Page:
In Geometric Algebra there is a way to represent rotations called a Rotor that generalizes Quaternions (in 3D) and Complex Numbers (in 2D) and even works in any number of dimensions.

3D Rotors are in a sense the true form of quaternions, or in other words Quaternions are an obfuscated version of Rotors. They are equivalent in that they have the same number of components, their API is the same, they are as efficient, they are good for interpolation and avoiding gimbal lock, etc… in fact, they are isomorphic, so it is possible to do some math to turn a rotor into a quaternion, but doing so makes them less general and less intuitive (and loses extra capabilites).

But instead of defining Quaternions out of nowhere and trying to explain how they work retroactively, it is possible to explain Rotors almost entirely from scratch. This obviously takes more time, but I find it is very much worth it because it makes them much easier to understand!

For example, Quaternions are introduced as this mysterious four-dimensional object, but why introduce a fourth dimension of space to visualize a 3D concept? By contrast 3D Rotors do not require the use of a fourth dimension of space in order to be visualized.

Trying to visualize quaternions as operating in 4D just to explain 3D rotations is a bit like trying to understand planetary motion from an earth-centric perspective i.e. overly complex because you are looking at it from the wrong viewpoint.

It would be great if we could start phasing out the use and teaching of Quaternions and replace them with Rotors. The change is simple and the code remains almost the same, but the understanding grows a lot.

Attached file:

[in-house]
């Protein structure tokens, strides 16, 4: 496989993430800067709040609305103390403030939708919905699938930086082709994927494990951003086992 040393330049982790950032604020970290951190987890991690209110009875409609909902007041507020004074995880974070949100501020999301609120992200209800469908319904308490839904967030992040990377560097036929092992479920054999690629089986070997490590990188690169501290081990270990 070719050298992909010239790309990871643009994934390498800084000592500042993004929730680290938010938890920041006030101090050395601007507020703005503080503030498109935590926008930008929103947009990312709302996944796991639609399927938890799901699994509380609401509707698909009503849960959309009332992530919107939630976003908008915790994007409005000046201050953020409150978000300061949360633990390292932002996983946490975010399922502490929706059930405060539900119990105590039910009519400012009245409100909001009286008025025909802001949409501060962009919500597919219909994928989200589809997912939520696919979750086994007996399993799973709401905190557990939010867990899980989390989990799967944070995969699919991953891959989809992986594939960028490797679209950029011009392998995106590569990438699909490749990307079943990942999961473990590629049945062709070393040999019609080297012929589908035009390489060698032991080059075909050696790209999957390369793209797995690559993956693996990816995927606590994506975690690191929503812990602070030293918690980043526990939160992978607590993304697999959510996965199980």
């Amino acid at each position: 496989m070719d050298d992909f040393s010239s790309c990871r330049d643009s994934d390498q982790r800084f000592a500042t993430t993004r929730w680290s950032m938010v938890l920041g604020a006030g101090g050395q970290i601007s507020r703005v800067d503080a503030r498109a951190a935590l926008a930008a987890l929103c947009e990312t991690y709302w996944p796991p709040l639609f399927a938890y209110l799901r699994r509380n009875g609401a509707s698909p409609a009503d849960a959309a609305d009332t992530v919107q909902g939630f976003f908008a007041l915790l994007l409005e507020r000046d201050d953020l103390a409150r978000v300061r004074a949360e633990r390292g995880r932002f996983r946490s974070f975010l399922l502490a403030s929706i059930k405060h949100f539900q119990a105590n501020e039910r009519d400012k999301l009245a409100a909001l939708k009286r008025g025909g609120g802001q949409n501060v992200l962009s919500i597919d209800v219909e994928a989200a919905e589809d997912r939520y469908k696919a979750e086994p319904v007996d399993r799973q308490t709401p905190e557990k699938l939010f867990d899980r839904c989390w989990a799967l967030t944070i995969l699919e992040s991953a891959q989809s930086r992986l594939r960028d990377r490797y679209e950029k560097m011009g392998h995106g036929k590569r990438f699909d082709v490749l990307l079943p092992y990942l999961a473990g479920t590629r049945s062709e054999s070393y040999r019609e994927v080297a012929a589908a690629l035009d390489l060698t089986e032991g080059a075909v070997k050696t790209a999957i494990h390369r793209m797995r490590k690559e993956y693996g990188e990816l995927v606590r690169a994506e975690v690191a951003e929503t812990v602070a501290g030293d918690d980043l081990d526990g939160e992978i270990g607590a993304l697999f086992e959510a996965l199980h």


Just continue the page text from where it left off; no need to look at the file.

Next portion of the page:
As a side note, Geometric Algebra contains more than just Rotors, and is a very useful tool to have in one’s toolbox. This article also serves as an introduction to it.

And here are some quotes about it:

The clearest explanation of 3D geometric algebra within 15 minutes that I’ve seen so far —BrokenSymmetry
I am sold. While I can understand quaternions to an extent, this way of thinking is a much more intuitive and elegant approach. —Jack Rasksilver
This sets a high standard for educational material, and is a shining example of how we can improve education with today’s technologies. —Sebastien Pierre
When I was in college, I asked one of my math professors why the cross product of two vectors results in a perpendicular vector whose magnitude is equal to the area of the parallelogram formed by the two vectors. Like..what? Why? And what about 2D? They blew me off, and that was a big part of why I stopped taking math in college. […] Anyway, I had pretty much given up on ever truly understanding the whole jumble of seemingly unrelated types that are cross products. But then I saw this: And…wow. Just 15 minutes and a lot more than just cross products suddenly make a lot more sense. —Mason Remaley
I’m a pure math dude at heart, even if I don’t get to do it much any more. Two years ago, my wife asked me, “If you had to get a math equation tattooed on your body, what would it be?” I answered, “i^2 = j^2 = k^2 = ijk = -1”. I felt a brief flush of anger when I saw this headline. This is an extraordinarily good article that should be read by pretty much anyone doing graphics programming. —pflats